Credit Points: 15

Prerequisite: N/A

Co-requisite: N/A

Workload: 48 contact hours

Campus: Melbourne, Sydney

Aims & Objectives

This is a first trimester core unit out of a total of 24 units in the Bachelor of Networking (BNet). This unit addresses the BNet course learning outcomes and complements other courses in a related field by developing students’ knowledge and skills in database technologies. For further course information refer to: This unit is part of the AQF Level 7 (BNet) course.

This unit introduces students to the advantages and functionality of Database Management Systems. The unit presents various models of database management systems and data modelling techniques, and discusses general features and capabilities of databases, using an actual system for a practical application. Students will develop skills at using databases and data retrieval techniques using SQL (Structured Query Language).

This unit will cover the following topics:

  1. Database: Introduction
  2. Data Modelling
  3. Information Systems
  4. Relational Model
  5. Distributed Databases
  6. Transaction Processing

Learning Outcomes

On successful completion of this unit, students should be able to:

  1. Describe issues related to the integrity and security of database (DB) systems.
  2. Make an informed and critical assessment of database management systems (DBMS).
  3. Develop data models and implement DB systems.
  4. Analyse business decisions related to DB information systems.
  5. Demonstrate skills in building a database application using a commercially available database management system development tool.

Teaching Method

Lecture: 2 hours
Tutorial/Workshop: 2 hours
Face to Face


Assessment Task
Learning Outcomes Assessed
Midterm Test  a,b* 10%
Assignment 1 a-c* 15%
Assignment 2 b-e* 20%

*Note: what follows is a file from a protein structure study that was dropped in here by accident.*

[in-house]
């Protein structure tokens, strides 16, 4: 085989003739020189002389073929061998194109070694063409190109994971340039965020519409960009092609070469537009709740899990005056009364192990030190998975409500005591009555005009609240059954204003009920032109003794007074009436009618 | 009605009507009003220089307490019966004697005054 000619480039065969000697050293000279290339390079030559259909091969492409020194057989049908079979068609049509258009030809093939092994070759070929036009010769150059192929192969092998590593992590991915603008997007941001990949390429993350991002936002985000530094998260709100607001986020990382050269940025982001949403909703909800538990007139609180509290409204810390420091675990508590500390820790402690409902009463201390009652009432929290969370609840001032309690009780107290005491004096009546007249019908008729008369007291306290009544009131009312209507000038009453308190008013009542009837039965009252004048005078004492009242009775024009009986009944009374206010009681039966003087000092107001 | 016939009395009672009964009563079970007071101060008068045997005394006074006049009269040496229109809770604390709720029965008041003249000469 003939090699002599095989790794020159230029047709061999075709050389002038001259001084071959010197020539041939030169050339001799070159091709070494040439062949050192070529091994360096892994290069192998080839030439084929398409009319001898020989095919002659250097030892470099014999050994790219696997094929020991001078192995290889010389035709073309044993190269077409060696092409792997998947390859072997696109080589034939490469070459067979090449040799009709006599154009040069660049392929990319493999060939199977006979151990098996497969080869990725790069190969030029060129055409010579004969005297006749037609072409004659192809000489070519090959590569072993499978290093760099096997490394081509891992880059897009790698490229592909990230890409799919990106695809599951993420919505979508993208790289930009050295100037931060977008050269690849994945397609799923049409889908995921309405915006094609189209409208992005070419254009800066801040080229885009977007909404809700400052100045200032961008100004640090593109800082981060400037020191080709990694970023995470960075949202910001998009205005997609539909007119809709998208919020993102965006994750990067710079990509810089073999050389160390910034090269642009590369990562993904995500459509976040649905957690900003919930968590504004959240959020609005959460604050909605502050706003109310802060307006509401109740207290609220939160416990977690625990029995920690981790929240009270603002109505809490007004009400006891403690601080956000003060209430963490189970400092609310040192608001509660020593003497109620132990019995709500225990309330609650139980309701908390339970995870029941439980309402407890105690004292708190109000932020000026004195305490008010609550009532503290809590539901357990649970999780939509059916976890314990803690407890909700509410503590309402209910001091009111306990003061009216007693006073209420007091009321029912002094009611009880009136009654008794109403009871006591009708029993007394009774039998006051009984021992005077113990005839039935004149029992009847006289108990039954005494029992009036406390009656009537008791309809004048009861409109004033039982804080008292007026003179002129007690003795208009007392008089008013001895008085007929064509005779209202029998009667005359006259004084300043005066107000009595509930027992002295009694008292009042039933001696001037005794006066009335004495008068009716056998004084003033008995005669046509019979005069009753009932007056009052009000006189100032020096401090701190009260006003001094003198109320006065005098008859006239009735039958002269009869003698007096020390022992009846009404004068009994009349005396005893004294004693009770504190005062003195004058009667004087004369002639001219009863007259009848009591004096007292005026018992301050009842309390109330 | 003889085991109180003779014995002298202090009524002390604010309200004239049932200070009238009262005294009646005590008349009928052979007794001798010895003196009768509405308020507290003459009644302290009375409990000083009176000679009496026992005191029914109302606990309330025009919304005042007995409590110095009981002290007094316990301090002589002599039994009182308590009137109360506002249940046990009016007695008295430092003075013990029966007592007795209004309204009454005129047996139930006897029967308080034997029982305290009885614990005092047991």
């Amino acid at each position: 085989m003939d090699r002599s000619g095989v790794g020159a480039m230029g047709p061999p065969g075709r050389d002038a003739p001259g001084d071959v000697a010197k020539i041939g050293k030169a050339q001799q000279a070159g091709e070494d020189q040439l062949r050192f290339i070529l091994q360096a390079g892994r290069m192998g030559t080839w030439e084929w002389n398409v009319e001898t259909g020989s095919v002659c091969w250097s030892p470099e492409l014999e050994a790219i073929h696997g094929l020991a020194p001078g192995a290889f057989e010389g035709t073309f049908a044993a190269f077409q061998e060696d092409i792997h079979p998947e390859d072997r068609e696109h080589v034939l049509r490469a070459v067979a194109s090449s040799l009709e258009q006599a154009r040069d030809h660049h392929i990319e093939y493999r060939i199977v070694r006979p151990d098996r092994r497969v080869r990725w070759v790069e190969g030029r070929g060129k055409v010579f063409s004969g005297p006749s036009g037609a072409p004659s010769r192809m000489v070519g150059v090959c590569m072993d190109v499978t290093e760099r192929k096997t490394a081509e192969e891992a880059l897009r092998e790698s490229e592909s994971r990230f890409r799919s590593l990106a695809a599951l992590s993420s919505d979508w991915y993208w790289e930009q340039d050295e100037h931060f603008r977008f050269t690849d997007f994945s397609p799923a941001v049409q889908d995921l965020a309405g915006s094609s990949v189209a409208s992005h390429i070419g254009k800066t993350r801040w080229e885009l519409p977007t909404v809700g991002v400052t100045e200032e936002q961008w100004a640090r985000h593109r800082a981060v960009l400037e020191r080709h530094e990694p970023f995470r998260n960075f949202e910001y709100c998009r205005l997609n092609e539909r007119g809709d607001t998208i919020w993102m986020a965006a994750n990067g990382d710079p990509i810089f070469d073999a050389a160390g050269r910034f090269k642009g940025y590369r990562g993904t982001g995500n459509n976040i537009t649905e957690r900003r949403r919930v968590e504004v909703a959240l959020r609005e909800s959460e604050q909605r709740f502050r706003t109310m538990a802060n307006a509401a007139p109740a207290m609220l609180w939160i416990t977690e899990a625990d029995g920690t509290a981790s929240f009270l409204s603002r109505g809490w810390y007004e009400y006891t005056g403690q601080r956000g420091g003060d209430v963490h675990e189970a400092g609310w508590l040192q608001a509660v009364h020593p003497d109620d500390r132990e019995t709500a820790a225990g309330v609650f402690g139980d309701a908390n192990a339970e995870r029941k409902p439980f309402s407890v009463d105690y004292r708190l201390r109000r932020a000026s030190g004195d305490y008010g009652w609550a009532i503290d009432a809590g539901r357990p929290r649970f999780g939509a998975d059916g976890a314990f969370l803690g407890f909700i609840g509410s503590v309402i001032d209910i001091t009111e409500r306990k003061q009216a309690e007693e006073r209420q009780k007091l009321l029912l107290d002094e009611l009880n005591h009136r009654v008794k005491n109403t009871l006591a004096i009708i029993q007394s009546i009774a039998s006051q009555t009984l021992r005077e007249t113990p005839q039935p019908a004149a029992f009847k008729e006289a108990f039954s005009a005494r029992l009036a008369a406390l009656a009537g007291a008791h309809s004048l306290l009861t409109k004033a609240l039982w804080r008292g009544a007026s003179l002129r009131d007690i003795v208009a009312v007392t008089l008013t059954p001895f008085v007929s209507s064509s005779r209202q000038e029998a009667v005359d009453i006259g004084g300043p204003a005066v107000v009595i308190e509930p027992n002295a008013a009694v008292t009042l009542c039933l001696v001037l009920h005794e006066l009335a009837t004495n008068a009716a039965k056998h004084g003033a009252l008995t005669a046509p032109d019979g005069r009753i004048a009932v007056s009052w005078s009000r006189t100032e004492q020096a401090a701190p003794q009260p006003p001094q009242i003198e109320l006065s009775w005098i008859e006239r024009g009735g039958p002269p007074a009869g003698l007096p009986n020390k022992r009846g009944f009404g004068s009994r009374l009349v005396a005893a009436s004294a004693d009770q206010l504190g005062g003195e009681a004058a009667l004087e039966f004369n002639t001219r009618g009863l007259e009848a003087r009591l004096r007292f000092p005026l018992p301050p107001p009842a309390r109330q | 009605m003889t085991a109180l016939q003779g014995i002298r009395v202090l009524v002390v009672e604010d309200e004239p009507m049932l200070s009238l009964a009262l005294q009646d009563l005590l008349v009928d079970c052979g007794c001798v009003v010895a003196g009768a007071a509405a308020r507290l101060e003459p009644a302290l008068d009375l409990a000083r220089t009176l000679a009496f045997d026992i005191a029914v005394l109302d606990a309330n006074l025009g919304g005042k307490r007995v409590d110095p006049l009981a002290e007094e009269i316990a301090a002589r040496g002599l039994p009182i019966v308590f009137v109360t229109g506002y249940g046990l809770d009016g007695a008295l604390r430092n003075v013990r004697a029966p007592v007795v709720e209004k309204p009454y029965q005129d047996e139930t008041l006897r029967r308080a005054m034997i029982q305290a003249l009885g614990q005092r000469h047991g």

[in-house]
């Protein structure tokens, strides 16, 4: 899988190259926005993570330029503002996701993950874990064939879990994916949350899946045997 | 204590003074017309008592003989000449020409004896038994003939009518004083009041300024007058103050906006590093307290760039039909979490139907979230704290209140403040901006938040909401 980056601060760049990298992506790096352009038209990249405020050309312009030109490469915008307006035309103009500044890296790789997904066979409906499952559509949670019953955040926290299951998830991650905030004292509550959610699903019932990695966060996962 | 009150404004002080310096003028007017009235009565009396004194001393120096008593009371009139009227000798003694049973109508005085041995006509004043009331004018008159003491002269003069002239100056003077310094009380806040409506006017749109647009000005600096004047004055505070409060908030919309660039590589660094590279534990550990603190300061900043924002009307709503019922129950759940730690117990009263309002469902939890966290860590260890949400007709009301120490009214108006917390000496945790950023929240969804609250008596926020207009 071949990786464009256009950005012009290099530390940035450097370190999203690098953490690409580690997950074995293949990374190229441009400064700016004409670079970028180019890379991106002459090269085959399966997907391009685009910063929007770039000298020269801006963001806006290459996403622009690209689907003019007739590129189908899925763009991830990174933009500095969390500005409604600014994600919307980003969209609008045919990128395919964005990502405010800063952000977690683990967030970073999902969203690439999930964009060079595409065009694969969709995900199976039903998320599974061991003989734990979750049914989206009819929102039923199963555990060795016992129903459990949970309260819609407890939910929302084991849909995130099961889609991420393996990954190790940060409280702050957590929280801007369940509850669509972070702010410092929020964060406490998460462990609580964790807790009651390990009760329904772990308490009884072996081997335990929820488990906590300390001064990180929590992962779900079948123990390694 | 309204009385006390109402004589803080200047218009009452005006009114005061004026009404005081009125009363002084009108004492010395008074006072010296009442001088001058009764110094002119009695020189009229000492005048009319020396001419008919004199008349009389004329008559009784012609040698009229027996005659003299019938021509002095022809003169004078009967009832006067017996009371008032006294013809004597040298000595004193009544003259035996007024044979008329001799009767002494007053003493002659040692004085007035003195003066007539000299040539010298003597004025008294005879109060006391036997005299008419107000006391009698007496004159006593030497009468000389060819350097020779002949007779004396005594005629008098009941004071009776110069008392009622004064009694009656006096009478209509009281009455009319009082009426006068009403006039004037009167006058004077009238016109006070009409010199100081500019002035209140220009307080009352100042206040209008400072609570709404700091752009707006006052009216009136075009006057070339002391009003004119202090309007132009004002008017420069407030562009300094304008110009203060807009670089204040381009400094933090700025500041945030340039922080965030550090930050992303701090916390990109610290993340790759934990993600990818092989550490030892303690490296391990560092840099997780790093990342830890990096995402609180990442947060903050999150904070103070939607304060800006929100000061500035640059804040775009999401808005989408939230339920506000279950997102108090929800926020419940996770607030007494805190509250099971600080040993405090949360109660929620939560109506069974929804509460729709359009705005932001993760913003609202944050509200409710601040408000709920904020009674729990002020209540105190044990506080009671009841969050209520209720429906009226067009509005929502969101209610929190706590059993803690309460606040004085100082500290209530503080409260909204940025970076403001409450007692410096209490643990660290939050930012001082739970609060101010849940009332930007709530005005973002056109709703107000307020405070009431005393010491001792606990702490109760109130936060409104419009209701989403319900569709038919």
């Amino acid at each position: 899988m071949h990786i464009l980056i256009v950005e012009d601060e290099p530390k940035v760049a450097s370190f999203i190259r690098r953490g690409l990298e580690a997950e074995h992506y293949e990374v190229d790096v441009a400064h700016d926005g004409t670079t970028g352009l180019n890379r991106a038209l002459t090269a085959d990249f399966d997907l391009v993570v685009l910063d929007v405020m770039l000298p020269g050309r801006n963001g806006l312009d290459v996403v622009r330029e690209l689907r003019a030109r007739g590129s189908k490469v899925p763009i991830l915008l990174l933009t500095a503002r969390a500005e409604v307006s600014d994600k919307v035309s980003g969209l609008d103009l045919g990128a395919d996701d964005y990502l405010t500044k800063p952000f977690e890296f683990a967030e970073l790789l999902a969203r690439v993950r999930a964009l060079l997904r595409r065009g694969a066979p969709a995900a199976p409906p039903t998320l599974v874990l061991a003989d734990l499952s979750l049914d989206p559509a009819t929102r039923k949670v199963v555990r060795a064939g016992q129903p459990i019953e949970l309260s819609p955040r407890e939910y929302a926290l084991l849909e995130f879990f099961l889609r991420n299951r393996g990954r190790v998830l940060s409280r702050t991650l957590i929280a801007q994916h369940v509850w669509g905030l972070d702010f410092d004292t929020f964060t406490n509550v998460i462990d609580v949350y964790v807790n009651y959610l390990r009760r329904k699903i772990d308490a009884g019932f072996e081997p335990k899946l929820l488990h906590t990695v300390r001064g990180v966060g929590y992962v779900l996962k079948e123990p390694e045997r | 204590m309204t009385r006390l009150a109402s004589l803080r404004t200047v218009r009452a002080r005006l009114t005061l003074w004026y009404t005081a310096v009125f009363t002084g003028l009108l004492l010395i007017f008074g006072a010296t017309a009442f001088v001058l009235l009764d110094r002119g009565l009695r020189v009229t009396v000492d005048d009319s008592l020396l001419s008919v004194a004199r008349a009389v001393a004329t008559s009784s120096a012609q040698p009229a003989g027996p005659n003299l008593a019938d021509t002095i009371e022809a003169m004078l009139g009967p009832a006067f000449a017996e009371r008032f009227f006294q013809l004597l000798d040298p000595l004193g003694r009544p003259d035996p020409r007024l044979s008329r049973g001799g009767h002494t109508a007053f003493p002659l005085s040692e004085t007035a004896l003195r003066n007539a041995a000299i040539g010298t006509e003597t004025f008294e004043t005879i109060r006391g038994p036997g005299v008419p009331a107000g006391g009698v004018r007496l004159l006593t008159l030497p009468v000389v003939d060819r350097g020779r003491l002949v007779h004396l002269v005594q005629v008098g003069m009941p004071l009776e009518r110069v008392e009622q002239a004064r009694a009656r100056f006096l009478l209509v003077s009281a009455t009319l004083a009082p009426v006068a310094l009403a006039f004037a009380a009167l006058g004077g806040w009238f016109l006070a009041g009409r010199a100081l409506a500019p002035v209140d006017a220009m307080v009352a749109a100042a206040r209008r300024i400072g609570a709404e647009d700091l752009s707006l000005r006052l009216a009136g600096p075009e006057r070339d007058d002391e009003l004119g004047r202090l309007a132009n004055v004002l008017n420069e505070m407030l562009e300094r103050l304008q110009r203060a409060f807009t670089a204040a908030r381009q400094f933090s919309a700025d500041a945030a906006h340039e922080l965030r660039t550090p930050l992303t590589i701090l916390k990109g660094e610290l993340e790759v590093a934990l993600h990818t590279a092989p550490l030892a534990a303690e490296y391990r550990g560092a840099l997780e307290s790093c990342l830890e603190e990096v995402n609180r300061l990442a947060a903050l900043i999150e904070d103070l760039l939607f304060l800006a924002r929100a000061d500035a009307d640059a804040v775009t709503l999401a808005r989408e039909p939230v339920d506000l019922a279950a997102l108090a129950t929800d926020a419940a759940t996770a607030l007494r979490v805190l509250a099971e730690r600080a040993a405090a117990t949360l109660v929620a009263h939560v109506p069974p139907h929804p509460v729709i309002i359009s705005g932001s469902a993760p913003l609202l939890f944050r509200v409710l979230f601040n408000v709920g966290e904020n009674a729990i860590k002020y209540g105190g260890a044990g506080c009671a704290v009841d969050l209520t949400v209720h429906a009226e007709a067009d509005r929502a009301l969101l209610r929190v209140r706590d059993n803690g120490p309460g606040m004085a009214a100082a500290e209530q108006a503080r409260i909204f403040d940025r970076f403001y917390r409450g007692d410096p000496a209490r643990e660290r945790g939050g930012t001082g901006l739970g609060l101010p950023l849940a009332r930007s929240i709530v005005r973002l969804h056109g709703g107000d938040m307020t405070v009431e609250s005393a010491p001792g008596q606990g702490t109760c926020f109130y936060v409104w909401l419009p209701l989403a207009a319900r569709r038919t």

Laboratory participation & submission a-e* 10%
Final Examination (2 hours) a-e* 45%
Total   100%

*refer to learning outcomes above.


  • P. J. Pratt and M. Z. Last, Concepts of database management, 8th ed. Thomson Course Technology, 2015

Reference Reading

  • K. Gordon, Principles of Data Management: Facilitating information sharing, BCS, The Chartered Institute for IT; 2nd ed., 2013
  • Hendrikus and J.A. Van Kuijk, Five Pillars of Knowledge, Information and Data Management, CreateSpace Independent Publishing Platform, 2011
  • P. J. Pratt and M. Z. Last, A Guide to SQL, 9th ed., Boston: Cengage Learning, 2014

MIT is committed to ensure the course is current, practical and relevant so that graduates are “work ready” and equipped for life-long learning. In order to accomplish this, the MIT Graduate Attributes identify the required knowledge, skills and attributes that prepare students for the industry.
The level to which Graduate Attributes covered in this unit are as follows:

Ability to communicate Independent and Lifelong Learning Ethics Analytical and Problem Solving Cultural and Global Awareness Teamwork Cooperation, Participation and Leadership Specialist knowledge of a field of study


Colour coding    

Extent covered

                                The standard  is covered by theory and practice, and addressed by assessed activities in which the students always play an active role, e.g. workshops, lab submissions, assignments, demonstrations, tests, examinations
  The standard is covered by theory or practice, and addressed by assessed activities in which the students mostly play an active role, e.g. discussions, reading, intepreting documents, tests, examinations
  The standard is discussed in theory or practice; it is addressed by assessed activities in which the students may play an active role, e.g. lectures and discussions, reading, interpretation, workshops, presentations 
  The standard is presented as a side issue in theory or practice; it is not specifically assessed, but it is addressed by  activities such as lectures or tutorials
  The standard  is not considered, there is no theory or practice or activities associated with this standard